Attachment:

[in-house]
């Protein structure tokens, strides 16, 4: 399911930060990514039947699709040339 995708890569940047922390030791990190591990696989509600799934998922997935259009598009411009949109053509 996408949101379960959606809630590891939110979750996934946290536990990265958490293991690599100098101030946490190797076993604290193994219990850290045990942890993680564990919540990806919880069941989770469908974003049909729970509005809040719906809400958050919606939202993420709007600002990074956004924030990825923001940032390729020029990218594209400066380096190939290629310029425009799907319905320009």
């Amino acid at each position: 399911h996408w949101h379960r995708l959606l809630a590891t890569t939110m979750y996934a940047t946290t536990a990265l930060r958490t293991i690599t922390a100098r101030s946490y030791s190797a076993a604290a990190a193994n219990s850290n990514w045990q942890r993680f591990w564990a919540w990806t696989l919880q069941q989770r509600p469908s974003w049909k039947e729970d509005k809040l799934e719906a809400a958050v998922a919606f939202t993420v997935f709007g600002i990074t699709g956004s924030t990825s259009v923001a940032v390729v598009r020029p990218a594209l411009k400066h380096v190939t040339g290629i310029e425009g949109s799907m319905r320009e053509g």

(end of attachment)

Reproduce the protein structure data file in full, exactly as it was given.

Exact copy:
[in-house]
């Protein structure tokens, strides 16, 4: 399911930060990514039947699709040339 995708890569940047922390030791990190591990696989509600799934998922997935259009598009411009949109053509 996408949101379960959606809630590891939110979750996934946290536990990265958490293991690599100098101030946490190797076993604290193994219990850290045990942890993680564990919540990806919880069941989770469908974003049909729970509005809040719906809400958050919606939202993420709007600002990074956004924030990825923001940032390729020029990218594209400066380096190939290629310029425009799907319905320009």
């Amino acid at each position: 399911h996408w949101h379960r995708l959606l809630a590891t890569t939110m979750y996934a940047t946290t536990a990265l930060r958490t293991i690599t922390a100098r101030s946490y030791s190797a076993a604290a990190a193994n219990s850290n990514w045990q942890r993680f591990w564990a919540w990806t696989l919880q069941q989770r509600p469908s974003w049909k039947e729970d509005k809040l799934e719906a809400a958050v998922a919606f939202t993420v997935f709007g600002i990074t699709g956004s924030t990825s259009v923001a940032v390729v598009r020029p990218a594209l411009k400066h380096v190939t040339g290629i310029e425009g949109s799907m319905r320009e053509g």